So I'm not the kind of alien that Heinlein wrote about in the book that gives this post its name, but I'm the "resident" kind, still a green card holder.
Yeah, yeah, we should probably have done the citizenship thing a long time ago, since we've been here long enough (and two of the kids are US citizens by virtue of being born here), but anybody who has had dealings with the INS will likely want to avoid any more of them, and maybe things have gotten better with a new name and changes, but nothing has really made me feel like I really need that paperwork headache again.
So I'm a stranger in a strange land, and seldom more so than when voting season is upon us.
Most of the rest of the time I can kind of ignore it. We've been in the US for over a decade, and it's definitely "home", and we like living here. But being an alien means that you can't vote, and seeing all the news being about the presidential election (and all the streets here locally littered with signs about the local school bond) tends to remind you about that issue.
But being reminded about not being able to vote is actually the much smaller thing: much more than that, election season reminds you about what an odd place the US is.
Most of the rest of the time, you can forget that you live in the US of A, and you really tend to live much more locally. We've been in Portland, OR, for the last 4+ years, and before that in the Bay Area, and part of being here - as opposed to other parts of the US - is that it's certainly much more like Finland than many other parts of the US.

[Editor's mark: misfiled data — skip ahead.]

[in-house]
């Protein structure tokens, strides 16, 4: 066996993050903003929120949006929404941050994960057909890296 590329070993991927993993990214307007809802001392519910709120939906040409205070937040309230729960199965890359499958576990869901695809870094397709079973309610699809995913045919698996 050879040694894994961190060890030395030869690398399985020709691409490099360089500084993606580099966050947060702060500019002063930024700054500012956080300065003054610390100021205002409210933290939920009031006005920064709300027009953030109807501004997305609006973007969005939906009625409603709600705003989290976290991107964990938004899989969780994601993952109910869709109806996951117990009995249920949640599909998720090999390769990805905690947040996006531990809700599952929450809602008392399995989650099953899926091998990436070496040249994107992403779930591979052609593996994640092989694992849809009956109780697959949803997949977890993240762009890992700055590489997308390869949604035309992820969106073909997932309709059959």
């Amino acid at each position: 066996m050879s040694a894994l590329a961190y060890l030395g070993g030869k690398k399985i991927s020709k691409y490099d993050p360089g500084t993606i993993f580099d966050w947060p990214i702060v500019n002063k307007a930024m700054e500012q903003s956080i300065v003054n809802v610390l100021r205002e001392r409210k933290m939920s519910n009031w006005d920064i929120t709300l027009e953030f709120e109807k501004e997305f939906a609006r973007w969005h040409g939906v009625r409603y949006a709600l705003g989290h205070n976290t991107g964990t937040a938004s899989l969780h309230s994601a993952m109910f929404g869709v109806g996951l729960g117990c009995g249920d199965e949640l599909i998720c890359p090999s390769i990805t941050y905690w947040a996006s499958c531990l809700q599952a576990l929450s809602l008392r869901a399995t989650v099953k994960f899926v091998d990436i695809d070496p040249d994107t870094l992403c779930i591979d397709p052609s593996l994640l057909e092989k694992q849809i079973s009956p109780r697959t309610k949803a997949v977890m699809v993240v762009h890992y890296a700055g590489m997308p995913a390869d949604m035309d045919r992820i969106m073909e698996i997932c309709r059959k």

But then voting season comes and reminds you that all those Americans that are individually sane and normal tend to be collectively crazy and very odd. And that's when you really notice that you're not in Finland any more.
That's when you also notice that the whole US voting system is apparently expressly designed to be polarizing (winner-take-all electoral system etc). To somebody from Finland, that looks like a rather obvious and fundamental design flaw. In Finland, government is quite commonly a quilt-work of different parties, and the "rainbow coalition" of many many parties working together was the norm for a long time. And it seems to result in much more civilized political behaviour.
Of course, in the US there are also much wider social, educational, religious and economic differences between people, and issues range all over the map. Which then means that it's hard to bring up any nuances in politics, since either people won't care about them (not relevant for that group), or they simply won't understand them (what does "foreign policy" matter to somebody who has likely never been outside the US unless you count things like day-trips to Tijuana?).
So you couple a polarizing voting system with a campaign that has to make simplified black-and-white statements, and what do you get?
Ugly, is what you get.
Most of the time I really like living in the US. But voting season sometimes makes you wonder.